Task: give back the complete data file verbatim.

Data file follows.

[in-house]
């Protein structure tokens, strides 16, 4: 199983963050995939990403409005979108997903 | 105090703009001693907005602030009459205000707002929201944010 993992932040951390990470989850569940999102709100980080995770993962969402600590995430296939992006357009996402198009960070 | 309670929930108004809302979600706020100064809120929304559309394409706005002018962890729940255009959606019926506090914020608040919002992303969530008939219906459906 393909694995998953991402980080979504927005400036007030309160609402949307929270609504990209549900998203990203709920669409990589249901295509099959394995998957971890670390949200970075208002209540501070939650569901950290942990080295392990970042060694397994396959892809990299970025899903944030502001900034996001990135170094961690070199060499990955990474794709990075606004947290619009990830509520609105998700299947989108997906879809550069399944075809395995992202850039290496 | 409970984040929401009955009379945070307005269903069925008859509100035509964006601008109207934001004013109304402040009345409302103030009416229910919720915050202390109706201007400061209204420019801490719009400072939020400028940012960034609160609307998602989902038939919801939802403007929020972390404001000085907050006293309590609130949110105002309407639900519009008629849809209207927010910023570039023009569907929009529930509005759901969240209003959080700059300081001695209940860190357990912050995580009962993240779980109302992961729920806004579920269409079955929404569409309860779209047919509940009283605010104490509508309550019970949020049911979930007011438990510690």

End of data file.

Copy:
[in-house]
């Protein structure tokens, strides 16, 4: 199983963050995939990403409005979108997903 | 105090703009001693907005602030009459205000707002929201944010 993992932040951390990470989850569940999102709100980080995770993962969402600590995430296939992006357009996402198009960070 | 309670929930108004809302979600706020100064809120929304559309394409706005002018962890729940255009959606019926506090914020608040919002992303969530008939219906459906 393909694995998953991402980080979504927005400036007030309160609402949307929270609504990209549900998203990203709920669409990589249901295509099959394995998957971890670390949200970075208002209540501070939650569901950290942990080295392990970042060694397994396959892809990299970025899903944030502001900034996001990135170094961690070199060499990955990474794709990075606004947290619009990830509520609105998700299947989108997906879809550069399944075809395995992202850039290496 | 409970984040929401009955009379945070307005269903069925008859509100035509964006601008109207934001004013109304402040009345409302103030009416229910919720915050202390109706201007400061209204420019801490719009400072939020400028940012960034609160609307998602989902038939919801939802403007929020972390404001000085907050006293309590609130949110105002309407639900519009008629849809209207927010910023570039023009569907929009529930509005759901969240209003959080700059300081001695209940860190357990912050995580009962993240779980109302992961729920806004579920269409079955929404569409309860779209047919509940009283605010104490509508309550019970949020049911979930007011438990510690």